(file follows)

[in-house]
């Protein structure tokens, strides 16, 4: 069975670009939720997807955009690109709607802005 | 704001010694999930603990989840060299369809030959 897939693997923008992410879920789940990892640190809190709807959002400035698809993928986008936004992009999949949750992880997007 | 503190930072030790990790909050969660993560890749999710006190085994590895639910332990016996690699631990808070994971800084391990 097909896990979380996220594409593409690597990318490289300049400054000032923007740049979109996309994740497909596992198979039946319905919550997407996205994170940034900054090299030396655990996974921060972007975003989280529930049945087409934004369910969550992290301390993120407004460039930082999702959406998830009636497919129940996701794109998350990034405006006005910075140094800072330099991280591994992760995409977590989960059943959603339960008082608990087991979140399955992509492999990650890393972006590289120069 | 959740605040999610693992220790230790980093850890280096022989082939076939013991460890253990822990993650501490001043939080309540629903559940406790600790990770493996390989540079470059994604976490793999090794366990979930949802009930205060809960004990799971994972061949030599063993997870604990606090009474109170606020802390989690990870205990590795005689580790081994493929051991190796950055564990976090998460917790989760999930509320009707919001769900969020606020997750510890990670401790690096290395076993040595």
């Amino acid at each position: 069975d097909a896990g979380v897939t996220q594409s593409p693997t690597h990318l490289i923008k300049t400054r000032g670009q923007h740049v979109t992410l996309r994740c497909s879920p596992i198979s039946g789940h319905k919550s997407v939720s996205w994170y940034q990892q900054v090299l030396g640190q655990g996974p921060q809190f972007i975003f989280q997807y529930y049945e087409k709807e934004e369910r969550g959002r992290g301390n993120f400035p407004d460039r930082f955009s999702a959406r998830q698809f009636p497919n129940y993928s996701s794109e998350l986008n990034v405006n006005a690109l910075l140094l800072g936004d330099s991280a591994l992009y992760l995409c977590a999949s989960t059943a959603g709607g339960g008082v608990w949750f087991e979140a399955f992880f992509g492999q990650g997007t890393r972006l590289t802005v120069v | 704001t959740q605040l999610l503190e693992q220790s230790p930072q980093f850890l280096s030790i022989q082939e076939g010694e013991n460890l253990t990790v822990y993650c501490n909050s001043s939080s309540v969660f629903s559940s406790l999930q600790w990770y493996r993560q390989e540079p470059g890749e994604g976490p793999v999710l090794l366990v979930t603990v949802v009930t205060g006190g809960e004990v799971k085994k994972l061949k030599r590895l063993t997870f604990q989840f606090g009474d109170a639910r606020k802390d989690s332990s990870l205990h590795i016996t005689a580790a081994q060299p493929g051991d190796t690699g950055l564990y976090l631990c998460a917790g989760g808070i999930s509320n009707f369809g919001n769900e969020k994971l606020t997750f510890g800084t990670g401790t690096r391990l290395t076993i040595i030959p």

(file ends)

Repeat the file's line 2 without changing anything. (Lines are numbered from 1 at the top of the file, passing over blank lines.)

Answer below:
């Protein structure tokens, strides 16, 4: 069975670009939720997807955009690109709607802005 | 704001010694999930603990989840060299369809030959 897939693997923008992410879920789940990892640190809190709807959002400035698809993928986008936004992009999949949750992880997007 | 503190930072030790990790909050969660993560890749999710006190085994590895639910332990016996690699631990808070994971800084391990 097909896990979380996220594409593409690597990318490289300049400054000032923007740049979109996309994740497909596992198979039946319905919550997407996205994170940034900054090299030396655990996974921060972007975003989280529930049945087409934004369910969550992290301390993120407004460039930082999702959406998830009636497919129940996701794109998350990034405006006005910075140094800072330099991280591994992760995409977590989960059943959603339960008082608990087991979140399955992509492999990650890393972006590289120069 | 959740605040999610693992220790230790980093850890280096022989082939076939013991460890253990822990993650501490001043939080309540629903559940406790600790990770493996390989540079470059994604976490793999090794366990979930949802009930205060809960004990799971994972061949030599063993997870604990606090009474109170606020802390989690990870205990590795005689580790081994493929051991190796950055564990976090998460917790989760999930509320009707919001769900969020606020997750510890990670401790690096290395076993040595």